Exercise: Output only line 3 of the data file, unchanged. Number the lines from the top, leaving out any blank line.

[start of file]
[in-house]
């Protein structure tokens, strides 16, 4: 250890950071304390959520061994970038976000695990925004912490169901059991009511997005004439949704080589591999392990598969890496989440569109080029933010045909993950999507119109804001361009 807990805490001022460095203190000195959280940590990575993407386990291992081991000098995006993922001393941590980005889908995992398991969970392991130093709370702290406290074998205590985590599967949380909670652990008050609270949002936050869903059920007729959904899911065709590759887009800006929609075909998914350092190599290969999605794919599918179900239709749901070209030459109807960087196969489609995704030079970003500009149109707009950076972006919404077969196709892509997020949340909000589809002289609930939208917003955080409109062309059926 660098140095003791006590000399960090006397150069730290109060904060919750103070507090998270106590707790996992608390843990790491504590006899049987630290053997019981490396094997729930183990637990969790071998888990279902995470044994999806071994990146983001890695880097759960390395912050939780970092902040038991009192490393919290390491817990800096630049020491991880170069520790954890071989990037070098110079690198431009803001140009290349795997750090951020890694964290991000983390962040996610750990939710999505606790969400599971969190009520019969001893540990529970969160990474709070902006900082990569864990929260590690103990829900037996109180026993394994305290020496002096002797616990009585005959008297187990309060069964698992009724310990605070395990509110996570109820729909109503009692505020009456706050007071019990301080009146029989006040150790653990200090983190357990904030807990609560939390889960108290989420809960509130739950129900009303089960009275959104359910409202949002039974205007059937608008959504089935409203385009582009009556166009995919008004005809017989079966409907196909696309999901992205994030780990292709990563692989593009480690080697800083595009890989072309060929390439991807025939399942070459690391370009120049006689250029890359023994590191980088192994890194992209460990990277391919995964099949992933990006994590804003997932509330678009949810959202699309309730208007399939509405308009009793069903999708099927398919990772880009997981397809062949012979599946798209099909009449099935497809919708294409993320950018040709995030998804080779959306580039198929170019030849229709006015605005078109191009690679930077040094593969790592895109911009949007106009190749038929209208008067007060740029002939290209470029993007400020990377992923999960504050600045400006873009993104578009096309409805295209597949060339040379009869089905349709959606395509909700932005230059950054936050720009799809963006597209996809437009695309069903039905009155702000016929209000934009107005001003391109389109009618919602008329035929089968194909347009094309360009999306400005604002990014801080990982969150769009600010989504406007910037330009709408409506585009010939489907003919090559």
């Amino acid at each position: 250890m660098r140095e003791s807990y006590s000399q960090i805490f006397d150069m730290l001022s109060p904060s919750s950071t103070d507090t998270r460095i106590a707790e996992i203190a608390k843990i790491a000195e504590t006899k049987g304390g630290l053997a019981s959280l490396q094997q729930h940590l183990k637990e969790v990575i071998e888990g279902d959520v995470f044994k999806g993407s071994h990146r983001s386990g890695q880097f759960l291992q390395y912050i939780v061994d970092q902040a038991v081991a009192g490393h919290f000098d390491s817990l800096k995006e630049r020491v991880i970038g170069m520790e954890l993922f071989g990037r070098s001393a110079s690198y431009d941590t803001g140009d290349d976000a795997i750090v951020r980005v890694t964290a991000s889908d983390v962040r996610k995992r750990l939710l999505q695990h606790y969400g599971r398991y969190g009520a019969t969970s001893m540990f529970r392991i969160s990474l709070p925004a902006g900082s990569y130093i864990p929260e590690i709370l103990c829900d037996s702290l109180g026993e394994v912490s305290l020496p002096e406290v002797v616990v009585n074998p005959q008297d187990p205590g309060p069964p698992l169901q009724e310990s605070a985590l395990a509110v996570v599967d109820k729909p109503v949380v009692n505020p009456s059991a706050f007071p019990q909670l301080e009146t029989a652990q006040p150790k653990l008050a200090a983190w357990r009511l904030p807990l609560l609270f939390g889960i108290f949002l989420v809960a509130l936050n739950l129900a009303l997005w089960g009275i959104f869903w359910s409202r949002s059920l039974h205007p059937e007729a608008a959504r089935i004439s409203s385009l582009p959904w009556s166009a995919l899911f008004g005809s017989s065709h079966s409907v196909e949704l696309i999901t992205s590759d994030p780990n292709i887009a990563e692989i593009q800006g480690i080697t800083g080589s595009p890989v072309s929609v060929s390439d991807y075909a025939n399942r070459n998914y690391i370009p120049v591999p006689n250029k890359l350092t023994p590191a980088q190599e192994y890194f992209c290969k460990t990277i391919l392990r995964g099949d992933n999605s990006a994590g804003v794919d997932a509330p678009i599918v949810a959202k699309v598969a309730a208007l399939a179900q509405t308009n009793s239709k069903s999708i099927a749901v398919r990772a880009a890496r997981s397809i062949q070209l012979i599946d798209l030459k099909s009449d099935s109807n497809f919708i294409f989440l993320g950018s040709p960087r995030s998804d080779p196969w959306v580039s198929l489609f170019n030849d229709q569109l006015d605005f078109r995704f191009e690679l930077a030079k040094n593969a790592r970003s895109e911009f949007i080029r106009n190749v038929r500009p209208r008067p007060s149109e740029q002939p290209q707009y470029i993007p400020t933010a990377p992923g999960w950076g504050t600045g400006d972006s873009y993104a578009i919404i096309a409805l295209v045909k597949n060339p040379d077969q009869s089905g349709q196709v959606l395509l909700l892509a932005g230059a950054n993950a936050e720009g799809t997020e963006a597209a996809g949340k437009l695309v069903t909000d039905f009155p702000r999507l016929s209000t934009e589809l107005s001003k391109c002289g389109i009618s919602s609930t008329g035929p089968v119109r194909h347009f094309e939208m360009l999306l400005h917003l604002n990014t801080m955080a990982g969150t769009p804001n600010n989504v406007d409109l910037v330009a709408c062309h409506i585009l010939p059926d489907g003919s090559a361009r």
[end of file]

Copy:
């Amino acid at each position: 250890m660098r140095e003791s807990y006590s000399q960090i805490f006397d150069m730290l001022s109060p904060s919750s950071t103070d507090t998270r460095i106590a707790e996992i203190a608390k843990i790491a000195e504590t006899k049987g304390g630290l053997a019981s959280l490396q094997q729930h940590l183990k637990e969790v990575i071998e888990g279902d959520v995470f044994k999806g993407s071994h990146r983001s386990g890695q880097f759960l291992q390395y912050i939780v061994d970092q902040a038991v081991a009192g490393h919290f000098d390491s817990l800096k995006e630049r020491v991880i970038g170069m520790e954890l993922f071989g990037r070098s001393a110079s690198y431009d941590t803001g140009d290349d976000a795997i750090v951020r980005v890694t964290a991000s889908d983390v962040r996610k995992r750990l939710l999505q695990h606790y969400g599971r398991y969190g009520a019969t969970s001893m540990f529970r392991i969160s990474l709070p925004a902006g900082s990569y130093i864990p929260e590690i709370l103990c829900d037996s702290l109180g026993e394994v912490s305290l020496p002096e406290v002797v616990v009585n074998p005959q008297d187990p205590g309060p069964p698992l169901q009724e310990s605070a985590l395990a509110v996570v599967d109820k729909p109503v949380v009692n505020p009456s059991a706050f007071p019990q909670l301080e009146t029989a652990q006040p150790k653990l008050a200090a983190w357990r009511l904030p807990l609560l609270f939390g889960i108290f949002l989420v809960a509130l936050n739950l129900a009303l997005w089960g009275i959104f869903w359910s409202r949002s059920l039974h205007p059937e007729a608008a959504r089935i004439s409203s385009l582009p959904w009556s166009a995919l899911f008004g005809s017989s065709h079966s409907v196909e949704l696309i999901t992205s590759d994030p780990n292709i887009a990563e692989i593009q800006g480690i080697t800083g080589s595009p890989v072309s929609v060929s390439d991807y075909a025939n399942r070459n998914y690391i370009p120049v591999p006689n250029k890359l350092t023994p590191a980088q190599e192994y890194f992209c290969k460990t990277i391919l392990r995964g099949d992933n999605s990006a994590g804003v794919d997932a509330p678009i599918v949810a959202k699309v598969a309730a208007l399939a179900q509405t308009n009793s239709k069903s999708i099927a749901v398919r990772a880009a890496r997981s397809i062949q070209l012979i599946d798209l030459k099909s009449d099935s109807n497809f919708i294409f989440l993320g950018s040709p960087r995030s998804d080779p196969w959306v580039s198929l489609f170019n030849d229709q569109l006015d605005f078109r995704f191009e690679l930077a030079k040094n593969a790592r970003s895109e911009f949007i080029r106009n190749v038929r500009p209208r008067p007060s149109e740029q002939p290209q707009y470029i993007p400020t933010a990377p992923g999960w950076g504050t600045g400006d972006s873009y993104a578009i919404i096309a409805l295209v045909k597949n060339p040379d077969q009869s089905g349709q196709v959606l395509l909700l892509a932005g230059a950054n993950a936050e720009g799809t997020e963006a597209a996809g949340k437009l695309v069903t909000d039905f009155p702000r999507l016929s209000t934009e589809l107005s001003k391109c002289g389109i009618s919602s609930t008329g035929p089968v119109r194909h347009f094309e939208m360009l999306l400005h917003l604002n990014t801080m955080a990982g969150t769009p804001n600010n989504v406007d409109l910037v330009a709408c062309h409506i585009l010939p059926d489907g003919s090559a361009r």